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  • Dean in turn suspected the Dawkins, one or more or all, although he was hard pressed to find a plausible reason for them to do so, or a reasonable scenario of how they might have pulled off the switch.
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  • He could babysit Baratto until a reasonable hour and then either call Anderson and turn him over to Andy Sackler, who was now in charge of the Wassermann case.
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  • At the earliest reasonable time he called Lieutenant Anderson, who grumbled his reluctant agreement to let Vinnie stay at the motel until they could question him further and find out if he actually possessed any useful information.
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  • The food was passable, the price reasonable and the volume exces­sive, but none of these things were worth the constant hassle of fighting the warm weather throngs that habitually crowded the entrance, impatiently awaiting their chance to dine in "The shore's largest dispenser of the banquet of the sea."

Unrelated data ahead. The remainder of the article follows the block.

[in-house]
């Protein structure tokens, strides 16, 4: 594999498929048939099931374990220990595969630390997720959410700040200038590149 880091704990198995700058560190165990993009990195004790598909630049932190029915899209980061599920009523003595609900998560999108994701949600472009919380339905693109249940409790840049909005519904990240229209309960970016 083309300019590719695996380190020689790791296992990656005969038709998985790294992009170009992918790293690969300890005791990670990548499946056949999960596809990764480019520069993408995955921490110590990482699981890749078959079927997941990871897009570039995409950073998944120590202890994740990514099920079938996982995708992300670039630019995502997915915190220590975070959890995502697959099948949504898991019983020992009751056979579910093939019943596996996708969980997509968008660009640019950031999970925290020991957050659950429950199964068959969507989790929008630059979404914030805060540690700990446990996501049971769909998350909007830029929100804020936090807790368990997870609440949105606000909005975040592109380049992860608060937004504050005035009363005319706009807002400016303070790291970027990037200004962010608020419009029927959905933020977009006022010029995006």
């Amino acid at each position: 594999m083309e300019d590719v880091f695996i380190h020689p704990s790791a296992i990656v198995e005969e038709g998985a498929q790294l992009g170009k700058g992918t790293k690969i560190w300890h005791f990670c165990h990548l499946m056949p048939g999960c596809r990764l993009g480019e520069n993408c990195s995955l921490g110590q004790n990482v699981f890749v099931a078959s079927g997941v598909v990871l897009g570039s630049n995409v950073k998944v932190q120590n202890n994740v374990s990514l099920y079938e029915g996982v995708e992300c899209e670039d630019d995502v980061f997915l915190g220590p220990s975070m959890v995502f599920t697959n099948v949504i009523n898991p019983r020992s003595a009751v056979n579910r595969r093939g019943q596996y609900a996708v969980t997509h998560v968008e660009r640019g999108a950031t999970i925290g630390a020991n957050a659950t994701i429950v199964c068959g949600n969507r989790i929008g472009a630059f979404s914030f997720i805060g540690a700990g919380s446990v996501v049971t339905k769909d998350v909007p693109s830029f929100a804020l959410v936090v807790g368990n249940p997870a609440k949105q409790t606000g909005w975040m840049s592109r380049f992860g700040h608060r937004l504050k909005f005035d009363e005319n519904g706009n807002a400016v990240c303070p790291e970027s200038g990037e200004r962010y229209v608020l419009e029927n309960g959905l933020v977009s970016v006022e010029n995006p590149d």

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  • It will not be impeded by any circumstance or cause beyond our reasonable control.
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  • The landlord can now only use the deposit to cover reasonable costs, reasonably incurred.
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  • Consequently, if we know what constitutes good architecture, it seems reasonable to expect all modern architectures to be near optimum.